A History of the French Novel. Volume 1. From the Beginning to 1800

A History of the French Novel. Volume 1. From the Beginning to 1800
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Книга "A History of the French Novel. Volume 1. From the Beginning to 1800", автором которой является George Saintsbury, представляет собой захватывающую работу в жанре Зарубежная классика. В этом произведении автор рассказывает увлекательную историю, которая не оставит равнодушными читателей.

Автор мастерски воссоздает атмосферу напряженности и интриги, погружая читателя в мир загадок и тайн, который скрывается за хрупкой поверхностью обыденности. С прекрасным чувством языка и виртуозностью сюжетного развития, George Saintsbury позволяет читателю погрузиться в сложные эмоциональные переживания героев и проникнуться их судьбами. Saintsbury настолько живо и точно передает неповторимые нюансы человеческой психологии, что каждая страница книги становится путешествием в глубины человеческой души.

"A History of the French Novel. Volume 1. From the Beginning to 1800" - это не только захватывающая история, но и искусство, проникнутое глубокими мыслями и философскими размышлениями. Это произведение призвано вызвать у читателя эмоциональные отклики, задуматься о важных жизненных вопросах и открыть новые горизонты восприятия мира.

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In a work like the present, forming part of a larger whole and preceded by another part, the writer has the advantage of being almost wholly free from a difficulty which often presses on historians of a limited and definite period, whether of literary or of any other history. That difficulty lies in the discussion and decision of the question of origins – in the allotment of sufficient, and not more than sufficient, space to a preliminary recapitulation of the causes and circumstances of the actual events to be related. Here there is no need for any but the very briefest references of the kind to connect the present volume with its forerunner, or rather to indicate the connection of the two.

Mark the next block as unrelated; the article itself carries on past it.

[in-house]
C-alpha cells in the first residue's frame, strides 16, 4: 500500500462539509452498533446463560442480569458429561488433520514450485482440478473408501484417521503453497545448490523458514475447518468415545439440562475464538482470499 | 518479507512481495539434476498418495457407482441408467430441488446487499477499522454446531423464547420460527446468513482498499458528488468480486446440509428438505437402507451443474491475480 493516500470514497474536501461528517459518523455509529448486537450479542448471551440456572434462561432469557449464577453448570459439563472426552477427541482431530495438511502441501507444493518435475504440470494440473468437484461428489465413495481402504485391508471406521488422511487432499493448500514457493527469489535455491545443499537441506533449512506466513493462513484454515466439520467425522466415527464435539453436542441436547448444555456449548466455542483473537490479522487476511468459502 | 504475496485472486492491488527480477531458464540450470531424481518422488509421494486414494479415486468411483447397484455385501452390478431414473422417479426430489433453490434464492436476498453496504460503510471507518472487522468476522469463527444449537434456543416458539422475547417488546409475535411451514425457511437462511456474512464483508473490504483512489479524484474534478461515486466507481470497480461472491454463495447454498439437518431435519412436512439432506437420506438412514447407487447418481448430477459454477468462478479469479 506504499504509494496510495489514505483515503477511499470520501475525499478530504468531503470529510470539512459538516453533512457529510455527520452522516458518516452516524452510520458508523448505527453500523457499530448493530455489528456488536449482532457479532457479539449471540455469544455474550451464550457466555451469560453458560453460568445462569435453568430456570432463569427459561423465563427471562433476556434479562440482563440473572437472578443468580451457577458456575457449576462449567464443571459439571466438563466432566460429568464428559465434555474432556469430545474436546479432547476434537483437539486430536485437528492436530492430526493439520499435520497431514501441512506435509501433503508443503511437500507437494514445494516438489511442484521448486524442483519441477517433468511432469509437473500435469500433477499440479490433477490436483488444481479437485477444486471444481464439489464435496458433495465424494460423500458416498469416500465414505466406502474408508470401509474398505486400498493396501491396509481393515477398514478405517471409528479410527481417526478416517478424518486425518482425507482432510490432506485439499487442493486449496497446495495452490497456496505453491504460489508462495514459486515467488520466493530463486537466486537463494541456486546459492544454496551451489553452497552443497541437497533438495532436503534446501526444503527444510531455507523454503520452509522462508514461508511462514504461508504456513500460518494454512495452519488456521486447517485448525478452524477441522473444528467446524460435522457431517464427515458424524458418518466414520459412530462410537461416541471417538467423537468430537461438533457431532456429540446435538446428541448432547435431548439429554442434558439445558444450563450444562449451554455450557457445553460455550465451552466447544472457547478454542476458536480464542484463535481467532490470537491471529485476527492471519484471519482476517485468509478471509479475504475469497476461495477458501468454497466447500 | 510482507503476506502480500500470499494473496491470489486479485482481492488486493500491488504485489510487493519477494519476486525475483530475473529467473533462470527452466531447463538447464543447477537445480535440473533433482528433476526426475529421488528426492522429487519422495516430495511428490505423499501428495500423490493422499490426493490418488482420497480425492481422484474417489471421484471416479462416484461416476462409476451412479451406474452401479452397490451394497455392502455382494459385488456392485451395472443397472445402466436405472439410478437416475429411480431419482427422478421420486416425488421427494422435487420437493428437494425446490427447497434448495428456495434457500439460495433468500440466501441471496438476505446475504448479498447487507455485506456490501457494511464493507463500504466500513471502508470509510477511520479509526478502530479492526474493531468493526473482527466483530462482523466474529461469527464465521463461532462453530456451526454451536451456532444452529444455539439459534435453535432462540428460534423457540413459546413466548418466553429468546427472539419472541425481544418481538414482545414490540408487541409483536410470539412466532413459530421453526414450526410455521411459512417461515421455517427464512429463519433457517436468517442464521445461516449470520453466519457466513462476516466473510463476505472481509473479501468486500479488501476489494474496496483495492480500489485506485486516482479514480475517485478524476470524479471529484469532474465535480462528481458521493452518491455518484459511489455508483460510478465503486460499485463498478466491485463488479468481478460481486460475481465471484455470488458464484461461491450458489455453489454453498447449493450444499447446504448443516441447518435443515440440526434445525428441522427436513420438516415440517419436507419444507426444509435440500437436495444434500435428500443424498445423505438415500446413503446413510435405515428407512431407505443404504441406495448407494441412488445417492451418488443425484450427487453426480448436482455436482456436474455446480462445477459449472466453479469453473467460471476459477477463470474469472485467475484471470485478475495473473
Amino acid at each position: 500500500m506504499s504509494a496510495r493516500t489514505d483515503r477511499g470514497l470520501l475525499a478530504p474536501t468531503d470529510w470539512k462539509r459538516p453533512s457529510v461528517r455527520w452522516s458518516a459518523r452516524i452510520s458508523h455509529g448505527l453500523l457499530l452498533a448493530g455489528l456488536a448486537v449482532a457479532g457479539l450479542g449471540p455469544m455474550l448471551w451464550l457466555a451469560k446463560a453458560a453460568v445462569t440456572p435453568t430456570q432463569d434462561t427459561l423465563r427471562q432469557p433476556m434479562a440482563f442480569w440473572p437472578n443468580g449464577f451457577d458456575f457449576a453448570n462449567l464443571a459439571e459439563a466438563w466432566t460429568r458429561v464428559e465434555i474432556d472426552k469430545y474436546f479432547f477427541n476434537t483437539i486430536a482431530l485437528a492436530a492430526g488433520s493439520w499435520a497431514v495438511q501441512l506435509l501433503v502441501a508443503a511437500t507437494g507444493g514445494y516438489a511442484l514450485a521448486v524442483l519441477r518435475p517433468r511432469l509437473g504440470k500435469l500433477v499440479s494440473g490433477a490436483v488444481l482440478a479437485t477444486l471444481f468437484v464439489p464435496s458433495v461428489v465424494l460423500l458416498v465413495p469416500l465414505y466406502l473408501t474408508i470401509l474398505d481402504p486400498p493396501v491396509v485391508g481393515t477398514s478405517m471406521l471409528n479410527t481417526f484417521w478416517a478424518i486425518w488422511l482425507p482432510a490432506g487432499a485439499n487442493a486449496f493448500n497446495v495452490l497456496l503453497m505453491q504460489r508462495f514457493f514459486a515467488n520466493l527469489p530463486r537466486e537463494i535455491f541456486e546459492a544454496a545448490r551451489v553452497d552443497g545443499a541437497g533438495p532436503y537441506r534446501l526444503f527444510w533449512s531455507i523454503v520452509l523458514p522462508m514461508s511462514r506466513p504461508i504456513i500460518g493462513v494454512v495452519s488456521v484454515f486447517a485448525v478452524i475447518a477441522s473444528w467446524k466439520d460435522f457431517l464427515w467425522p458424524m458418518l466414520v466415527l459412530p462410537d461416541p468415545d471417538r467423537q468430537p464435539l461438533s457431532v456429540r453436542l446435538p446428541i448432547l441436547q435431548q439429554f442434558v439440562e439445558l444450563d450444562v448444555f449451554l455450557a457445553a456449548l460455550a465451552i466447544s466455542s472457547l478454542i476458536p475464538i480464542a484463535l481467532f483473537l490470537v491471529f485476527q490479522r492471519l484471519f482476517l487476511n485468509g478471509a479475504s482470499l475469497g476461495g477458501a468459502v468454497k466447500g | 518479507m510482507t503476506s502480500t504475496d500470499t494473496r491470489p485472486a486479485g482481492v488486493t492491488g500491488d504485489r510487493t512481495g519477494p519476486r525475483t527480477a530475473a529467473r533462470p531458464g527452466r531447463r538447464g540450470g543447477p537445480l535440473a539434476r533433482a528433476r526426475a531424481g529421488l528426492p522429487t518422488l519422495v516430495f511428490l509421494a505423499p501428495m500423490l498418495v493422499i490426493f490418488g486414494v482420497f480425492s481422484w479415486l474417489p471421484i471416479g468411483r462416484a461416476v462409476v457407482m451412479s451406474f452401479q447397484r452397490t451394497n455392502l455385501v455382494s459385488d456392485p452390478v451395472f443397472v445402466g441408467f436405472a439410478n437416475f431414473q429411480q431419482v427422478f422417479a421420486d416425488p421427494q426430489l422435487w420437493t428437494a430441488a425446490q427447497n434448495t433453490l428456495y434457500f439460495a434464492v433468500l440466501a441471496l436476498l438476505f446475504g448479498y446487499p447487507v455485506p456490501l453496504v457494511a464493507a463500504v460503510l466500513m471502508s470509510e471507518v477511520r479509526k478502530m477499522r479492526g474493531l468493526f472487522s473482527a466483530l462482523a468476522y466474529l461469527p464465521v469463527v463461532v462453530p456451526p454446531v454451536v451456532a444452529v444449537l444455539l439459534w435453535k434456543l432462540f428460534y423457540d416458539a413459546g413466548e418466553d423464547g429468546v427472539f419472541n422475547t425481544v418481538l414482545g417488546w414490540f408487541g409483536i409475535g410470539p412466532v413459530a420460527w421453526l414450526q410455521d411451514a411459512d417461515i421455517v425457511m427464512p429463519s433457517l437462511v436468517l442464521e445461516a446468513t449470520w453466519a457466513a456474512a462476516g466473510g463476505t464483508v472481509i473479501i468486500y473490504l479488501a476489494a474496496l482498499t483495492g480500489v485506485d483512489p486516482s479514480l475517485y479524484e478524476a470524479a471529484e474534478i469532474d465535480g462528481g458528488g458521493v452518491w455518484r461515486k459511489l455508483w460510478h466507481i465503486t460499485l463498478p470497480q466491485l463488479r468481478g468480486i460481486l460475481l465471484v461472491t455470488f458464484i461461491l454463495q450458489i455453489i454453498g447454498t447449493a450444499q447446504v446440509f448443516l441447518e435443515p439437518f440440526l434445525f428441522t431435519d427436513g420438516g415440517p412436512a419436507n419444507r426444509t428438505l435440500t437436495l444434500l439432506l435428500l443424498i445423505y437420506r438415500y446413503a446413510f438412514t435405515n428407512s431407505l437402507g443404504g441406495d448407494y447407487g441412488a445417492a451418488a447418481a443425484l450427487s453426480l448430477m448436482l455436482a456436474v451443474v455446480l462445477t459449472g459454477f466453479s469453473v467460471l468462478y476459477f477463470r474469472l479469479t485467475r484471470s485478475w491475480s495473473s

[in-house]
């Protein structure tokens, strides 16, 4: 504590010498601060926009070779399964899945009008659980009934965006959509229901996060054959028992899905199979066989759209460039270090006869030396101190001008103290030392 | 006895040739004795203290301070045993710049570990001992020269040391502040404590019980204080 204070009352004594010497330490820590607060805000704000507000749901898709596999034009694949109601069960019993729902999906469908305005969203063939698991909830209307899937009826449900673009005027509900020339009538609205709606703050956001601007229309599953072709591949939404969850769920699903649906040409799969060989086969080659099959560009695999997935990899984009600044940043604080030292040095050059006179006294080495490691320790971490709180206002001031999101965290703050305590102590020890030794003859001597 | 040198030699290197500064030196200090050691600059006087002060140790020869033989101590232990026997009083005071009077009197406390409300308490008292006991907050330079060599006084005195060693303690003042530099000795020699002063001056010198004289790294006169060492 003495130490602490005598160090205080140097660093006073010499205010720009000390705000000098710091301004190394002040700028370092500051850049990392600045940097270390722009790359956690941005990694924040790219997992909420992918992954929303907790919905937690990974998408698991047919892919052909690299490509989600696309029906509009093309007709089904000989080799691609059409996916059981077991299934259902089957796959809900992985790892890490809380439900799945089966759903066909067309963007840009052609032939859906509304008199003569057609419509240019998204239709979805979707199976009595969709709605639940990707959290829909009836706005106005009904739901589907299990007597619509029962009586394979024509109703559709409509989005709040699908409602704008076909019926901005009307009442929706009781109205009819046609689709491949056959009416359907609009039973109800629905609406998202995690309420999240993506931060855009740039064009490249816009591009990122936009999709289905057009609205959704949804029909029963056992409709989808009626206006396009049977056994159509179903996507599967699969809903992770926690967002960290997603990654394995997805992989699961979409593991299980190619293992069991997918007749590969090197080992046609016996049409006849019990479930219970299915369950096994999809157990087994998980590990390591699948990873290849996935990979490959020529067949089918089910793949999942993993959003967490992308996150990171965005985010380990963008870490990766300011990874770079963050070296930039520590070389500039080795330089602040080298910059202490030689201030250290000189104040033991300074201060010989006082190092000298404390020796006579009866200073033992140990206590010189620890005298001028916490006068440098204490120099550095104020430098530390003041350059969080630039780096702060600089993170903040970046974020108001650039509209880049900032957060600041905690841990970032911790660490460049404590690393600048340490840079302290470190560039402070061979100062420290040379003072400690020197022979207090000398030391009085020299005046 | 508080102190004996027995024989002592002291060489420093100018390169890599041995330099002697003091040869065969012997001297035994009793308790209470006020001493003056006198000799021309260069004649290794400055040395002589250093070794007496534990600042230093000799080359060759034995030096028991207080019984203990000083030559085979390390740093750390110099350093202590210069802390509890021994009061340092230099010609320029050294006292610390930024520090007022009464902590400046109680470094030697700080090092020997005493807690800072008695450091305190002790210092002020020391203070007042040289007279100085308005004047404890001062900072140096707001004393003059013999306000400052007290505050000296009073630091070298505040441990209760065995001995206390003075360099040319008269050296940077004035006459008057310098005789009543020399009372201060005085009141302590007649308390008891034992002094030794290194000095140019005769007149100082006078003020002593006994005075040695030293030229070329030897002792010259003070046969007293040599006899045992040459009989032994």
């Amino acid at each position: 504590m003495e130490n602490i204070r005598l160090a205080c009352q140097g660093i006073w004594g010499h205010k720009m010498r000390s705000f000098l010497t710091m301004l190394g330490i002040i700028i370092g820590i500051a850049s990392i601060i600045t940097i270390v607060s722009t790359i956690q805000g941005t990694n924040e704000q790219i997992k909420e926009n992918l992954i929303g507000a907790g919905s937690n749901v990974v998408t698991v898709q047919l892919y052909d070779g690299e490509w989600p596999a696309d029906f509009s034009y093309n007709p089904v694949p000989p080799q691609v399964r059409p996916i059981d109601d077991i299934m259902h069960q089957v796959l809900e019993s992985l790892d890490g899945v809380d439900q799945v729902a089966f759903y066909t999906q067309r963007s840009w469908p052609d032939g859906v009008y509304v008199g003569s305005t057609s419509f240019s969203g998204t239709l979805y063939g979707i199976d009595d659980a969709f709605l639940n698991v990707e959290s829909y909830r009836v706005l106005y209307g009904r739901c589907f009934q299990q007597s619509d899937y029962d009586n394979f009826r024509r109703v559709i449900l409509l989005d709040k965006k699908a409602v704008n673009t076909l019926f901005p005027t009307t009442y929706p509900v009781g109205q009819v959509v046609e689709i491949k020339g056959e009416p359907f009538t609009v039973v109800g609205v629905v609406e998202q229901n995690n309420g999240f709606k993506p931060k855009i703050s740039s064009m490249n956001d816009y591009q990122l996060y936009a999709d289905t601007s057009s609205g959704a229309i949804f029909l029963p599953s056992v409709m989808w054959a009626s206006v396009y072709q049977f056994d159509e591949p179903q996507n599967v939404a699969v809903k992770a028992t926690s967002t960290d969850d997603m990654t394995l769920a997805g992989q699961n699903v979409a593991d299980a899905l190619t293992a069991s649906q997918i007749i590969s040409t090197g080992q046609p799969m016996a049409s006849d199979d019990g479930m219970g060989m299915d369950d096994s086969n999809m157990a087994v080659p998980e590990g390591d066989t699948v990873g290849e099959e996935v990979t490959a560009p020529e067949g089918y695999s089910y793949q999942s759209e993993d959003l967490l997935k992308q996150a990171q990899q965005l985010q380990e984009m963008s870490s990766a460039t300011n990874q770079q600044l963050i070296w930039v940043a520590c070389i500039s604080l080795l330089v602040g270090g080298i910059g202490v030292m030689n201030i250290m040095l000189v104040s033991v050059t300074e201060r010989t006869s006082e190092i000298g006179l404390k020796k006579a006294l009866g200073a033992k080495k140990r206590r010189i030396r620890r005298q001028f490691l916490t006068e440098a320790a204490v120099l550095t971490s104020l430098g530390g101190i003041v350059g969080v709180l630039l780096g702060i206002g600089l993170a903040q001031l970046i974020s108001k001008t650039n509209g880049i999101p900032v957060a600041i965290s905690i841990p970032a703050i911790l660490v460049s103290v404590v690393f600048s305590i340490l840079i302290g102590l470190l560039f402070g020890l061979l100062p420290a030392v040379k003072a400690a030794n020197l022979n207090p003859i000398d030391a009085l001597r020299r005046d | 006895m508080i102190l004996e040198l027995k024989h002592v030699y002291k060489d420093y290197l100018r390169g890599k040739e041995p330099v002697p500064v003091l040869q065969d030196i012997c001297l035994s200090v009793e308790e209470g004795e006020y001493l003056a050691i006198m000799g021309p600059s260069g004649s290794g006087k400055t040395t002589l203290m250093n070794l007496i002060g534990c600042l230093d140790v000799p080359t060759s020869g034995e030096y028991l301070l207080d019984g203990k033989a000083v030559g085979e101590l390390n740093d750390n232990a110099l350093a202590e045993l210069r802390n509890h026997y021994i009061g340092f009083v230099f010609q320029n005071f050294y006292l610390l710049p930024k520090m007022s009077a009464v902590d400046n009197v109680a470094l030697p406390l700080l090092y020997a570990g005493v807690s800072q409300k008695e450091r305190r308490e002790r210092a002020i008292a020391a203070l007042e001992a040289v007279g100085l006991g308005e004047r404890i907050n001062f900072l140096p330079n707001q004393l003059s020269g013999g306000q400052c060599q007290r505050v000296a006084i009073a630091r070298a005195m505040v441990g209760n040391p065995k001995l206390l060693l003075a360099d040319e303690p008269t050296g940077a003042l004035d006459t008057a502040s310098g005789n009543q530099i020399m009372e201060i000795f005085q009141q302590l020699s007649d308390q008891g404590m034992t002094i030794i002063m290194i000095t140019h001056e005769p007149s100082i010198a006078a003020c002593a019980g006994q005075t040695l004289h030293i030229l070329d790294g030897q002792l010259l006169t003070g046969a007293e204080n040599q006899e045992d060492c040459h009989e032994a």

There has been little difference of opinion as to the long dead-season of English poetry, broken chiefly, if not wholly, by poets Scottish rather than English, which lasted through almost the whole of the fifteenth and the first half of the sixteenth centuries. There has also been little difference in regarding the remarkable work (known as Tottel's Miscellany, but more properly called Songs and Sonnets, written by the Right Honourable Lord Henry Howard, late Earl of Surrey, and other) which was published by Richard Tottel in 1557, and which went through two editions in the summer of that year, as marking the dawn of the new period. The book is, indeed, remarkable in many ways. The first thing, probably, which strikes the modern reader about it is the fact that great part of its contents is anonymous and only conjecturally to be attributed, while as to the part which is more certainly known to be the work of several authors, most of those authors were either dead or had written long before. Mr. Arber's remarks in his introduction (which, though I have rather an objection to putting mere citations before the public, I am glad here to quote as a testimony in the forefront of this book to the excellent deserts of one who by himself has done as much as any living man to facilitate the study of Elizabethan literature) are entirely to the point – how entirely to the point only students of foreign as well as of English literature know. "The poets of that age," says Mr. Arber, "wrote for their own delectation and for that of their friends, and not for the general public. They generally had the greatest aversion to their works appearing in print." This aversion, which continued in France till the end of the seventeenth century, if not later, had been somewhat broken down in England by the middle of the sixteenth, though vestiges of it long survived, and in the form of a reluctance to be known to write for money, may be found even within the confines of the nineteenth. The humbler means and lesser public of the English booksellers have saved English literature from the bewildering multitude of pirated editions, printed from private and not always faithful manuscript copies, which were for so long the despair of the editors of many French classics. But the manuscript copies themselves survive to a certain extent, and in the more sumptuous and elaborate editions of our poets (such as, for instance, Dr. Grosart's Donne) what they have yielded may be studied with some interest. Moreover, they have occasionally preserved for us work nowhere else to be obtained, as, for instance, in the remarkable folio which has supplied Mr. Bullen with so much of his invaluable collection of Old Plays. At the early period of Tottel's Miscellany it would appear that the very idea of publication in print had hardly occurred to many writers' minds. When the book appeared, both its main contributors, Surrey and Wyatt, had been long dead, as well as others (Sir Francis Bryan and Anne Boleyn's unlucky brother, George Lord Rochford) who are supposed to be represented. The short Printer's Address to the Reader gives absolutely no intelligence as to the circumstances of the publication, the person responsible for the editing, or the authority which the editor and printer may have had for their inclusion of different authors' work. It is only a theory, though a sufficiently plausible one, that the editor was Nicholas Grimald, chaplain to Bishop Thirlby of Ely, a Cambridge man who some ten years before had been incorporated at Oxford and had been elected to a Fellowship at Merton College. In Grimald's or Grimoald's connection with the book there was certainly something peculiar, for the first edition contains forty poems contributed by him and signed with his name, while in the second the full name is replaced by "N. G.," and a considerable number of his poems give way to others. More than one construction might, no doubt, be placed on this curious fact; but hardly any construction can be placed on it which does not in some way connect Grimald with the publication. It may be added that, while his, Surrey's, and Wyatt's contributions are substantive and known – the numbers of separate poems contributed being respectively forty for Surrey, the same for Grimald, and ninety-six for Wyatt – no less than one hundred and thirty-four poems, reckoning the contents of the first and second editions together, are attributed to "other" or "uncertain" authors. And of these, though it is pretty positively known that certain writers did contribute to the book, only four poems have been even conjecturally traced to particular authors. The most interesting of these by far is the poem attributed, with that which immediately precedes it, to Lord Vaux, and containing the verses "For age with stealing steps," known to every one from the gravedigger in